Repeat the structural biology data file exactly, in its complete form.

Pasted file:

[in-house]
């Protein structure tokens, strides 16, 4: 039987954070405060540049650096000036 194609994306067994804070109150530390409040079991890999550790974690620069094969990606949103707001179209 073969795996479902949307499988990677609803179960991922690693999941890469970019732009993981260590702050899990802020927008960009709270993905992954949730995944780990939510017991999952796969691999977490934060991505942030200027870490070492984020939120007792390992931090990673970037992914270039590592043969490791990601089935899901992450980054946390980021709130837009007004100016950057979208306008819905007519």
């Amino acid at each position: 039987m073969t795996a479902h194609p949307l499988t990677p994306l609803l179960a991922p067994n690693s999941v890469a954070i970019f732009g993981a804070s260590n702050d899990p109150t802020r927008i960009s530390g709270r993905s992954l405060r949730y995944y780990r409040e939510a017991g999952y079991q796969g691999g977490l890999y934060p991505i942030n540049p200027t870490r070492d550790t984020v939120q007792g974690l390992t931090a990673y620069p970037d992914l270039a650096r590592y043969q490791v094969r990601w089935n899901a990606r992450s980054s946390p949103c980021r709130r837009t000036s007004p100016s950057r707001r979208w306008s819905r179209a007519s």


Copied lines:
[in-house]
């Protein structure tokens, strides 16, 4: 039987954070405060540049650096000036 194609994306067994804070109150530390409040079991890999550790974690620069094969990606949103707001179209 073969795996479902949307499988990677609803179960991922690693999941890469970019732009993981260590702050899990802020927008960009709270993905992954949730995944780990939510017991999952796969691999977490934060991505942030200027870490070492984020939120007792390992931090990673970037992914270039590592043969490791990601089935899901992450980054946390980021709130837009007004100016950057979208306008819905007519």
């Amino acid at each position: 039987m073969t795996a479902h194609p949307l499988t990677p994306l609803l179960a991922p067994n690693s999941v890469a954070i970019f732009g993981a804070s260590n702050d899990p109150t802020r927008i960009s530390g709270r993905s992954l405060r949730y995944y780990r409040e939510a017991g999952y079991q796969g691999g977490l890999y934060p991505i942030n540049p200027t870490r070492d550790t984020v939120q007792g974690l390992t931090a990673y620069p970037d992914l270039a650096r590592y043969q490791v094969r990601w089935n899901a990606r992450s980054s946390p949103c980021r709130r837009t000036s007004p100016s950057r707001r979208w306008s819905r179209a007519s």